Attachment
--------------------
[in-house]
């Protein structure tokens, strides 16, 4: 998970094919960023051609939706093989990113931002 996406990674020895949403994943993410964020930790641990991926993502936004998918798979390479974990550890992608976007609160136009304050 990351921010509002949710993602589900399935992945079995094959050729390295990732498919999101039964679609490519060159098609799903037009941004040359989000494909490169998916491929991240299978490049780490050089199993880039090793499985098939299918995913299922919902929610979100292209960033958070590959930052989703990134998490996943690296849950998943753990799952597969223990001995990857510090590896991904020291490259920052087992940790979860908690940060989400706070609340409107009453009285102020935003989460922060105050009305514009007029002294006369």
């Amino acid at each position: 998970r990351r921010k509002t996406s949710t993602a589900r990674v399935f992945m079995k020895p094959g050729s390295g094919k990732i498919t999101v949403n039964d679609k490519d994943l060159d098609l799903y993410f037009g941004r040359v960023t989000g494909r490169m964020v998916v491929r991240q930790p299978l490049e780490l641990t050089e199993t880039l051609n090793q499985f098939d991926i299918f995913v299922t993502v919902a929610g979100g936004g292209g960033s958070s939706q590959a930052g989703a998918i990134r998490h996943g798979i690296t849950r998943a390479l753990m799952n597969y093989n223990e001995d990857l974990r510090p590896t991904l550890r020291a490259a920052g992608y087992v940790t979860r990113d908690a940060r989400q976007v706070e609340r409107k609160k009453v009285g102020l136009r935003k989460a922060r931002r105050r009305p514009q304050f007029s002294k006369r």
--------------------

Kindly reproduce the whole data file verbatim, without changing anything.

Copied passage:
[in-house]
């Protein structure tokens, strides 16, 4: 998970094919960023051609939706093989990113931002 996406990674020895949403994943993410964020930790641990991926993502936004998918798979390479974990550890992608976007609160136009304050 990351921010509002949710993602589900399935992945079995094959050729390295990732498919999101039964679609490519060159098609799903037009941004040359989000494909490169998916491929991240299978490049780490050089199993880039090793499985098939299918995913299922919902929610979100292209960033958070590959930052989703990134998490996943690296849950998943753990799952597969223990001995990857510090590896991904020291490259920052087992940790979860908690940060989400706070609340409107009453009285102020935003989460922060105050009305514009007029002294006369």
């Amino acid at each position: 998970r990351r921010k509002t996406s949710t993602a589900r990674v399935f992945m079995k020895p094959g050729s390295g094919k990732i498919t999101v949403n039964d679609k490519d994943l060159d098609l799903y993410f037009g941004r040359v960023t989000g494909r490169m964020v998916v491929r991240q930790p299978l490049e780490l641990t050089e199993t880039l051609n090793q499985f098939d991926i299918f995913v299922t993502v919902a929610g979100g936004g292209g960033s958070s939706q590959a930052g989703a998918i990134r998490h996943g798979i690296t849950r998943a390479l753990m799952n597969y093989n223990e001995d990857l974990r510090p590896t991904l550890r020291a490259a920052g992608y087992v940790t979860r990113d908690a940060r989400q976007v706070e609340r409107k609160k009453v009285g102020l136009r935003k989460a922060r931002r105050r009305p514009q304050f007029s002294k006369r």